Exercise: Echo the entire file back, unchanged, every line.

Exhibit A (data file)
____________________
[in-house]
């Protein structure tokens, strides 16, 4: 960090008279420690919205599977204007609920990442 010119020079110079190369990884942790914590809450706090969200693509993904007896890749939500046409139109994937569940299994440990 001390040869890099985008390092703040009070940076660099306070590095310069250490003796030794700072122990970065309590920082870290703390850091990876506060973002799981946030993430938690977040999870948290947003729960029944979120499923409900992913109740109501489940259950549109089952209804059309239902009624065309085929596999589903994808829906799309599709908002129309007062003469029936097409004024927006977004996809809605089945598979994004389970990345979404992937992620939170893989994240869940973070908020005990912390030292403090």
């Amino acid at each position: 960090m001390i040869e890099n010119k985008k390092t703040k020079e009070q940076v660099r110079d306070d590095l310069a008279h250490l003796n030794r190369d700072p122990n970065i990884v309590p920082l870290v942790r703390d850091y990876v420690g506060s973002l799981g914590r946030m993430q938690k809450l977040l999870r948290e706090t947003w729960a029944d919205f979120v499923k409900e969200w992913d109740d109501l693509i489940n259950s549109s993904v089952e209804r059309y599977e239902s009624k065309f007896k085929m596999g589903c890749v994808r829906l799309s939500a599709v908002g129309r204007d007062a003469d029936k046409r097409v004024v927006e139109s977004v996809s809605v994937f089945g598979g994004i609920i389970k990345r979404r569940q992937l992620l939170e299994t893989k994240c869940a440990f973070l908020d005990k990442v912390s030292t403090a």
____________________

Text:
[in-house]
């Protein structure tokens, strides 16, 4: 960090008279420690919205599977204007609920990442 010119020079110079190369990884942790914590809450706090969200693509993904007896890749939500046409139109994937569940299994440990 001390040869890099985008390092703040009070940076660099306070590095310069250490003796030794700072122990970065309590920082870290703390850091990876506060973002799981946030993430938690977040999870948290947003729960029944979120499923409900992913109740109501489940259950549109089952209804059309239902009624065309085929596999589903994808829906799309599709908002129309007062003469029936097409004024927006977004996809809605089945598979994004389970990345979404992937992620939170893989994240869940973070908020005990912390030292403090």
């Amino acid at each position: 960090m001390i040869e890099n010119k985008k390092t703040k020079e009070q940076v660099r110079d306070d590095l310069a008279h250490l003796n030794r190369d700072p122990n970065i990884v309590p920082l870290v942790r703390d850091y990876v420690g506060s973002l799981g914590r946030m993430q938690k809450l977040l999870r948290e706090t947003w729960a029944d919205f979120v499923k409900e969200w992913d109740d109501l693509i489940n259950s549109s993904v089952e209804r059309y599977e239902s009624k065309f007896k085929m596999g589903c890749v994808r829906l799309s939500a599709v908002g129309r204007d007062a003469d029936k046409r097409v004024v927006e139109s977004v996809s809605v994937f089945g598979g994004i609920i389970k990345r979404r569940q992937l992620l939170e299994t893989k994240c869940a440990f973070l908020d005990k990442v912390s030292t403090a």